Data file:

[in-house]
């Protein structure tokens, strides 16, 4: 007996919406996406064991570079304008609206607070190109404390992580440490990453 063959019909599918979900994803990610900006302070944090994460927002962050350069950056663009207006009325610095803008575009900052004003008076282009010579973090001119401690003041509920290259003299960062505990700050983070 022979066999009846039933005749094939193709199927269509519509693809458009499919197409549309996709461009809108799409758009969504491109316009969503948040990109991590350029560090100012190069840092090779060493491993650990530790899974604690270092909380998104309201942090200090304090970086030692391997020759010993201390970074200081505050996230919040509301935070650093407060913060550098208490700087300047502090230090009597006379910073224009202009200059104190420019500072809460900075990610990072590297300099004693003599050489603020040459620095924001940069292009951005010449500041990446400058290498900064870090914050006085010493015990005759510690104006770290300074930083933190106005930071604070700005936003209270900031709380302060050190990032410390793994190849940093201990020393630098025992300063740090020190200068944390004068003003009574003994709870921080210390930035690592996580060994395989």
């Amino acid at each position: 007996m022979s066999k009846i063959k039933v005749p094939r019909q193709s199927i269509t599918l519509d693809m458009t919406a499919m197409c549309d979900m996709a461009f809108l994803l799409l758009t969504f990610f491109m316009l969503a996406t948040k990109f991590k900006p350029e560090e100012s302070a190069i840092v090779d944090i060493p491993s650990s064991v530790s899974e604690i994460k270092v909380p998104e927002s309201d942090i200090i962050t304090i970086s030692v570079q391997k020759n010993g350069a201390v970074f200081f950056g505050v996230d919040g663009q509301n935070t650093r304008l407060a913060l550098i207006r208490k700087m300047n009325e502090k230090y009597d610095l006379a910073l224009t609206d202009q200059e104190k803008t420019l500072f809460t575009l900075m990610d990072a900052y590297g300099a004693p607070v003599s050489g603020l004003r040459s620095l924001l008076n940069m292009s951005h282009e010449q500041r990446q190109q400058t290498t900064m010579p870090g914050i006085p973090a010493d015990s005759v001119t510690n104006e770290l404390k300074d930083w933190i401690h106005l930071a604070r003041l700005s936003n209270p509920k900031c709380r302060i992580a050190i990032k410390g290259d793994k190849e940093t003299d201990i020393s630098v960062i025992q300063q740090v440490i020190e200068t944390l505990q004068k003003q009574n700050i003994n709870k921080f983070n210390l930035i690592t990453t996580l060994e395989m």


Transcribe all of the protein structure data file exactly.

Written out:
[in-house]
């Protein structure tokens, strides 16, 4: 007996919406996406064991570079304008609206607070190109404390992580440490990453 063959019909599918979900994803990610900006302070944090994460927002962050350069950056663009207006009325610095803008575009900052004003008076282009010579973090001119401690003041509920290259003299960062505990700050983070 022979066999009846039933005749094939193709199927269509519509693809458009499919197409549309996709461009809108799409758009969504491109316009969503948040990109991590350029560090100012190069840092090779060493491993650990530790899974604690270092909380998104309201942090200090304090970086030692391997020759010993201390970074200081505050996230919040509301935070650093407060913060550098208490700087300047502090230090009597006379910073224009202009200059104190420019500072809460900075990610990072590297300099004693003599050489603020040459620095924001940069292009951005010449500041990446400058290498900064870090914050006085010493015990005759510690104006770290300074930083933190106005930071604070700005936003209270900031709380302060050190990032410390793994190849940093201990020393630098025992300063740090020190200068944390004068003003009574003994709870921080210390930035690592996580060994395989």
């Amino acid at each position: 007996m022979s066999k009846i063959k039933v005749p094939r019909q193709s199927i269509t599918l519509d693809m458009t919406a499919m197409c549309d979900m996709a461009f809108l994803l799409l758009t969504f990610f491109m316009l969503a996406t948040k990109f991590k900006p350029e560090e100012s302070a190069i840092v090779d944090i060493p491993s650990s064991v530790s899974e604690i994460k270092v909380p998104e927002s309201d942090i200090i962050t304090i970086s030692v570079q391997k020759n010993g350069a201390v970074f200081f950056g505050v996230d919040g663009q509301n935070t650093r304008l407060a913060l550098i207006r208490k700087m300047n009325e502090k230090y009597d610095l006379a910073l224009t609206d202009q200059e104190k803008t420019l500072f809460t575009l900075m990610d990072a900052y590297g300099a004693p607070v003599s050489g603020l004003r040459s620095l924001l008076n940069m292009s951005h282009e010449q500041r990446q190109q400058t290498t900064m010579p870090g914050i006085p973090a010493d015990s005759v001119t510690n104006e770290l404390k300074d930083w933190i401690h106005l930071a604070r003041l700005s936003n209270p509920k900031c709380r302060i992580a050190i990032k410390g290259d793994k190849e940093t003299d201990i020393s630098v960062i025992q300063q740090v440490i020190e200068t944390l505990q004068k003003q009574n700050i003994n709870k921080f983070n210390l930035i690592t990453t996580l060994e395989m």